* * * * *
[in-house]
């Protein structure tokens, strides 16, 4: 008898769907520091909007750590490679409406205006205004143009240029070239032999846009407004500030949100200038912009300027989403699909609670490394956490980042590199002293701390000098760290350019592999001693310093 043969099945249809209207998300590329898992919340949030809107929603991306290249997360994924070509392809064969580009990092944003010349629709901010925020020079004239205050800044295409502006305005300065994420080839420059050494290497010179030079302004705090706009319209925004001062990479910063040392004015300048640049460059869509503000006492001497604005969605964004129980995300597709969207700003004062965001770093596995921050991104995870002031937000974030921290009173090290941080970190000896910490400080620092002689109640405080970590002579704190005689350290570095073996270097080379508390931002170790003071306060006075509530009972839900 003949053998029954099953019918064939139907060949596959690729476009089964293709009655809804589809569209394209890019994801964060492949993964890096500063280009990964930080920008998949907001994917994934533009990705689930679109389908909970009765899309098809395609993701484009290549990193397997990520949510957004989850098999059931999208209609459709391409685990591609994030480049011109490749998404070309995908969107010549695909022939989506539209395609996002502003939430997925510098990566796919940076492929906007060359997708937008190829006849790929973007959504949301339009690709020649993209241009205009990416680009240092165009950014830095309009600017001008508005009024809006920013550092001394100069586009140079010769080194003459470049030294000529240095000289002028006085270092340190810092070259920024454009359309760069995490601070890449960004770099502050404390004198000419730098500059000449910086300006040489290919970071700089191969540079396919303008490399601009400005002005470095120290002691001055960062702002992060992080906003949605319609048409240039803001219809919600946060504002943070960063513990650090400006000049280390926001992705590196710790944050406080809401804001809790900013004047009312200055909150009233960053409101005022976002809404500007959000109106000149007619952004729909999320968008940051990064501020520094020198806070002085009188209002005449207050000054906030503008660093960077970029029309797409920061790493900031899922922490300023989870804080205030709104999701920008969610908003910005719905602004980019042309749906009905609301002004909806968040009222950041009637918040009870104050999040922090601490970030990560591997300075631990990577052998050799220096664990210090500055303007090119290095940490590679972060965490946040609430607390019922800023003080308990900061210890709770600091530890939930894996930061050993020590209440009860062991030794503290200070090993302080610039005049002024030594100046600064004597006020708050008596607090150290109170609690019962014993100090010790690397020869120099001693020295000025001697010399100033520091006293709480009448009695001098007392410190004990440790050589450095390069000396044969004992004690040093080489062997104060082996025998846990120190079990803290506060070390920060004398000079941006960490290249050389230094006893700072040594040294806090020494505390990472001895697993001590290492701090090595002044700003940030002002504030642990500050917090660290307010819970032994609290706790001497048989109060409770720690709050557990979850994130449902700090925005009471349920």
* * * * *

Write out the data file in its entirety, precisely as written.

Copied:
[in-house]
């Protein structure tokens, strides 16, 4: 008898769907520091909007750590490679409406205006205004143009240029070239032999846009407004500030949100200038912009300027989403699909609670490394956490980042590199002293701390000098760290350019592999001693310093 043969099945249809209207998300590329898992919340949030809107929603991306290249997360994924070509392809064969580009990092944003010349629709901010925020020079004239205050800044295409502006305005300065994420080839420059050494290497010179030079302004705090706009319209925004001062990479910063040392004015300048640049460059869509503000006492001497604005969605964004129980995300597709969207700003004062965001770093596995921050991104995870002031937000974030921290009173090290941080970190000896910490400080620092002689109640405080970590002579704190005689350290570095073996270097080379508390931002170790003071306060006075509530009972839900 003949053998029954099953019918064939139907060949596959690729476009089964293709009655809804589809569209394209890019994801964060492949993964890096500063280009990964930080920008998949907001994917994934533009990705689930679109389908909970009765899309098809395609993701484009290549990193397997990520949510957004989850098999059931999208209609459709391409685990591609994030480049011109490749998404070309995908969107010549695909022939989506539209395609996002502003939430997925510098990566796919940076492929906007060359997708937008190829006849790929973007959504949301339009690709020649993209241009205009990416680009240092165009950014830095309009600017001008508005009024809006920013550092001394100069586009140079010769080194003459470049030294000529240095000289002028006085270092340190810092070259920024454009359309760069995490601070890449960004770099502050404390004198000419730098500059000449910086300006040489290919970071700089191969540079396919303008490399601009400005002005470095120290002691001055960062702002992060992080906003949605319609048409240039803001219809919600946060504002943070960063513990650090400006000049280390926001992705590196710790944050406080809401804001809790900013004047009312200055909150009233960053409101005022976002809404500007959000109106000149007619952004729909999320968008940051990064501020520094020198806070002085009188209002005449207050000054906030503008660093960077970029029309797409920061790493900031899922922490300023989870804080205030709104999701920008969610908003910005719905602004980019042309749906009905609301002004909806968040009222950041009637918040009870104050999040922090601490970030990560591997300075631990990577052998050799220096664990210090500055303007090119290095940490590679972060965490946040609430607390019922800023003080308990900061210890709770600091530890939930894996930061050993020590209440009860062991030794503290200070090993302080610039005049002024030594100046600064004597006020708050008596607090150290109170609690019962014993100090010790690397020869120099001693020295000025001697010399100033520091006293709480009448009695001098007392410190004990440790050589450095390069000396044969004992004690040093080489062997104060082996025998846990120190079990803290506060070390920060004398000079941006960490290249050389230094006893700072040594040294806090020494505390990472001895697993001590290492701090090595002044700003940030002002504030642990500050917090660290307010819970032994609290706790001497048989109060409770720690709050557990979850994130449902700090925005009471349920």